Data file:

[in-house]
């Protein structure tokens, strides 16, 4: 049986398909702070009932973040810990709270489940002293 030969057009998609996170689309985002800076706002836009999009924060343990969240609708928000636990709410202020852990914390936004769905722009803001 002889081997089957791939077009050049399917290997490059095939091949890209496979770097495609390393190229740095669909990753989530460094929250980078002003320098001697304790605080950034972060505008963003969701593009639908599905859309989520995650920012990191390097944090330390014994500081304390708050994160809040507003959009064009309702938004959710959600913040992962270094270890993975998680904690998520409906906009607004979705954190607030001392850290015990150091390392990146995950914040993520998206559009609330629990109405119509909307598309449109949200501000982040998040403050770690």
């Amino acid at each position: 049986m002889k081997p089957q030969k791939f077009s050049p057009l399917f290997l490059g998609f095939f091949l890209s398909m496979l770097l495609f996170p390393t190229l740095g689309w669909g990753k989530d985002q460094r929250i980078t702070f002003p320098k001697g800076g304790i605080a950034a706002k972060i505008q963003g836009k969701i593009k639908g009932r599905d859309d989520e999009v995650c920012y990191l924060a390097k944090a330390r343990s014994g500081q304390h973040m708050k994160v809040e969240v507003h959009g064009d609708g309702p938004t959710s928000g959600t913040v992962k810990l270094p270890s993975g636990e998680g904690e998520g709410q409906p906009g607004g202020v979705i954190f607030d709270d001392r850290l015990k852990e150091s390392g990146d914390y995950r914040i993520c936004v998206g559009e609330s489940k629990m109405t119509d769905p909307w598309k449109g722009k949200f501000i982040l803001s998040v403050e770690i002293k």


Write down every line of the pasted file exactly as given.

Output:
[in-house]
């Protein structure tokens, strides 16, 4: 049986398909702070009932973040810990709270489940002293 030969057009998609996170689309985002800076706002836009999009924060343990969240609708928000636990709410202020852990914390936004769905722009803001 002889081997089957791939077009050049399917290997490059095939091949890209496979770097495609390393190229740095669909990753989530460094929250980078002003320098001697304790605080950034972060505008963003969701593009639908599905859309989520995650920012990191390097944090330390014994500081304390708050994160809040507003959009064009309702938004959710959600913040992962270094270890993975998680904690998520409906906009607004979705954190607030001392850290015990150091390392990146995950914040993520998206559009609330629990109405119509909307598309449109949200501000982040998040403050770690």
């Amino acid at each position: 049986m002889k081997p089957q030969k791939f077009s050049p057009l399917f290997l490059g998609f095939f091949l890209s398909m496979l770097l495609f996170p390393t190229l740095g689309w669909g990753k989530d985002q460094r929250i980078t702070f002003p320098k001697g800076g304790i605080a950034a706002k972060i505008q963003g836009k969701i593009k639908g009932r599905d859309d989520e999009v995650c920012y990191l924060a390097k944090a330390r343990s014994g500081q304390h973040m708050k994160v809040e969240v507003h959009g064009d609708g309702p938004t959710s928000g959600t913040v992962k810990l270094p270890s993975g636990e998680g904690e998520g709410q409906p906009g607004g202020v979705i954190f607030d709270d001392r850290l015990k852990e150091s390392g990146d914390y995950r914040i993520c936004v998206g559009e609330s489940k629990m109405t119509d769905p909307w598309k449109g722009k949200f501000i982040l803001s998040v403050e770690i002293k």